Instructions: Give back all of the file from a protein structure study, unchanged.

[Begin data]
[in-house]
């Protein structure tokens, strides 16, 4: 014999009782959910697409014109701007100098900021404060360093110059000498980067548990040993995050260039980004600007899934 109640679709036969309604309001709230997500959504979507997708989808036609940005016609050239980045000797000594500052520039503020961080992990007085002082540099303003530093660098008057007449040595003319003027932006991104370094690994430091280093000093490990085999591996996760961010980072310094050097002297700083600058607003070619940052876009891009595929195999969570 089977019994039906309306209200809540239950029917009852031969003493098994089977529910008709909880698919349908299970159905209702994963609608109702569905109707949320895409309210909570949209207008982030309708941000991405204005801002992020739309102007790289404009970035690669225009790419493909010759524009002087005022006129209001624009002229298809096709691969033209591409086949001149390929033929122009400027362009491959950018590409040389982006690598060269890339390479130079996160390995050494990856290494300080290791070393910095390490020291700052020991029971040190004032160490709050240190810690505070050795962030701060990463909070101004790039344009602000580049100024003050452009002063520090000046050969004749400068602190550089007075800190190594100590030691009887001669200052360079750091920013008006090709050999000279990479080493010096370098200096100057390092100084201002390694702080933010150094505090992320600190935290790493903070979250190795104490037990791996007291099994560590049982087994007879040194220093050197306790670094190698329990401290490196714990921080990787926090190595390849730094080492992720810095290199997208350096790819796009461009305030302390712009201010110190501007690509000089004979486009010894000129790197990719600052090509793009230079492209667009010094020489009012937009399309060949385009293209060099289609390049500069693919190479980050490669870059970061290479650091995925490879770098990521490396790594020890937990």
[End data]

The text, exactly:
[in-house]
């Protein structure tokens, strides 16, 4: 014999009782959910697409014109701007100098900021404060360093110059000498980067548990040993995050260039980004600007899934 109640679709036969309604309001709230997500959504979507997708989808036609940005016609050239980045000797000594500052520039503020961080992990007085002082540099303003530093660098008057007449040595003319003027932006991104370094690994430091280093000093490990085999591996996760961010980072310094050097002297700083600058607003070619940052876009891009595929195999969570 089977019994039906309306209200809540239950029917009852031969003493098994089977529910008709909880698919349908299970159905209702994963609608109702569905109707949320895409309210909570949209207008982030309708941000991405204005801002992020739309102007790289404009970035690669225009790419493909010759524009002087005022006129209001624009002229298809096709691969033209591409086949001149390929033929122009400027362009491959950018590409040389982006690598060269890339390479130079996160390995050494990856290494300080290791070393910095390490020291700052020991029971040190004032160490709050240190810690505070050795962030701060990463909070101004790039344009602000580049100024003050452009002063520090000046050969004749400068602190550089007075800190190594100590030691009887001669200052360079750091920013008006090709050999000279990479080493010096370098200096100057390092100084201002390694702080933010150094505090992320600190935290790493903070979250190795104490037990791996007291099994560590049982087994007879040194220093050197306790670094190698329990401290490196714990921080990787926090190595390849730094080492992720810095290199997208350096790819796009461009305030302390712009201010110190501007690509000089004979486009010894000129790197990719600052090509793009230079492209667009010094020489009012937009399309060949385009293209060099289609390049500069693919190479980050490669870059970061290479650091995925490879770098990521490396790594020890937990």